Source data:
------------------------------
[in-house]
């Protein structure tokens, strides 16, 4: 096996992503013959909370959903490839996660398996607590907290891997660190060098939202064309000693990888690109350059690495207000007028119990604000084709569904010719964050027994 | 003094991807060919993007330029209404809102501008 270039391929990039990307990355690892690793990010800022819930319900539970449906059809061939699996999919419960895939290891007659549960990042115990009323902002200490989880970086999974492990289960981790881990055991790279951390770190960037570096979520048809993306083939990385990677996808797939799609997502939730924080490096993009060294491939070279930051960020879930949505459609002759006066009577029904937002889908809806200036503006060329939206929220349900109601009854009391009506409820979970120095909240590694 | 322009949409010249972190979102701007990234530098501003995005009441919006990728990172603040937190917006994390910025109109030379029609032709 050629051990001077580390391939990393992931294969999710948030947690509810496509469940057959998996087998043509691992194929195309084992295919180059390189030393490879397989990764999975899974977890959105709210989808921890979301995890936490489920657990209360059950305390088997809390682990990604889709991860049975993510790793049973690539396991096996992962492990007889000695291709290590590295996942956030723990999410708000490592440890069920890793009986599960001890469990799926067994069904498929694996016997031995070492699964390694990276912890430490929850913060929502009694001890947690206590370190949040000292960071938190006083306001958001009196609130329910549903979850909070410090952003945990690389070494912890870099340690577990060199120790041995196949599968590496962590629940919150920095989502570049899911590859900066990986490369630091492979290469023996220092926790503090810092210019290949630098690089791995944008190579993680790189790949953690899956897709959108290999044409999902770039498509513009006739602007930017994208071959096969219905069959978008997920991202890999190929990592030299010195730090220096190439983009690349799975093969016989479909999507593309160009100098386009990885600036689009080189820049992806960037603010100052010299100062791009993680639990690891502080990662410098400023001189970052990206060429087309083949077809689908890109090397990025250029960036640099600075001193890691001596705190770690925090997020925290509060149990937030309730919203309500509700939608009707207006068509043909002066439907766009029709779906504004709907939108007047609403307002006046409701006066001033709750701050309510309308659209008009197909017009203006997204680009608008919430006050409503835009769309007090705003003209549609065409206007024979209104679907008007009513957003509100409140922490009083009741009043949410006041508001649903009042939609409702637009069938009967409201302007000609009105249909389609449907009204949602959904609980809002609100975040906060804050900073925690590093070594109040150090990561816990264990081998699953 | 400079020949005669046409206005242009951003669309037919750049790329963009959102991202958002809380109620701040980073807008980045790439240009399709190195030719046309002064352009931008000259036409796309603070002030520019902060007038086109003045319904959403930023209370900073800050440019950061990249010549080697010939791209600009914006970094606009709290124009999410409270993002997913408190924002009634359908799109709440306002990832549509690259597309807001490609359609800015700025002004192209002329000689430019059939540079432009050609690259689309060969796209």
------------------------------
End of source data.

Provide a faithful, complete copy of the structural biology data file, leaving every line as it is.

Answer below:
[in-house]
């Protein structure tokens, strides 16, 4: 096996992503013959909370959903490839996660398996607590907290891997660190060098939202064309000693990888690109350059690495207000007028119990604000084709569904010719964050027994 | 003094991807060919993007330029209404809102501008 270039391929990039990307990355690892690793990010800022819930319900539970449906059809061939699996999919419960895939290891007659549960990042115990009323902002200490989880970086999974492990289960981790881990055991790279951390770190960037570096979520048809993306083939990385990677996808797939799609997502939730924080490096993009060294491939070279930051960020879930949505459609002759006066009577029904937002889908809806200036503006060329939206929220349900109601009854009391009506409820979970120095909240590694 | 322009949409010249972190979102701007990234530098501003995005009441919006990728990172603040937190917006994390910025109109030379029609032709 050629051990001077580390391939990393992931294969999710948030947690509810496509469940057959998996087998043509691992194929195309084992295919180059390189030393490879397989990764999975899974977890959105709210989808921890979301995890936490489920657990209360059950305390088997809390682990990604889709991860049975993510790793049973690539396991096996992962492990007889000695291709290590590295996942956030723990999410708000490592440890069920890793009986599960001890469990799926067994069904498929694996016997031995070492699964390694990276912890430490929850913060929502009694001890947690206590370190949040000292960071938190006083306001958001009196609130329910549903979850909070410090952003945990690389070494912890870099340690577990060199120790041995196949599968590496962590629940919150920095989502570049899911590859900066990986490369630091492979290469023996220092926790503090810092210019290949630098690089791995944008190579993680790189790949953690899956897709959108290999044409999902770039498509513009006739602007930017994208071959096969219905069959978008997920991202890999190929990592030299010195730090220096190439983009690349799975093969016989479909999507593309160009100098386009990885600036689009080189820049992806960037603010100052010299100062791009993680639990690891502080990662410098400023001189970052990206060429087309083949077809689908890109090397990025250029960036640099600075001193890691001596705190770690925090997020925290509060149990937030309730919203309500509700939608009707207006068509043909002066439907766009029709779906504004709907939108007047609403307002006046409701006066001033709750701050309510309308659209008009197909017009203006997204680009608008919430006050409503835009769309007090705003003209549609065409206007024979209104679907008007009513957003509100409140922490009083009741009043949410006041508001649903009042939609409702637009069938009967409201302007000609009105249909389609449907009204949602959904609980809002609100975040906060804050900073925690590093070594109040150090990561816990264990081998699953 | 400079020949005669046409206005242009951003669309037919750049790329963009959102991202958002809380109620701040980073807008980045790439240009399709190195030719046309002064352009931008000259036409796309603070002030520019902060007038086109003045319904959403930023209370900073800050440019950061990249010549080697010939791209600009914006970094606009709290124009999410409270993002997913408190924002009634359908799109709440306002990832549509690259597309807001490609359609800015700025002004192209002329000689430019059939540079432009050609690259689309060969796209």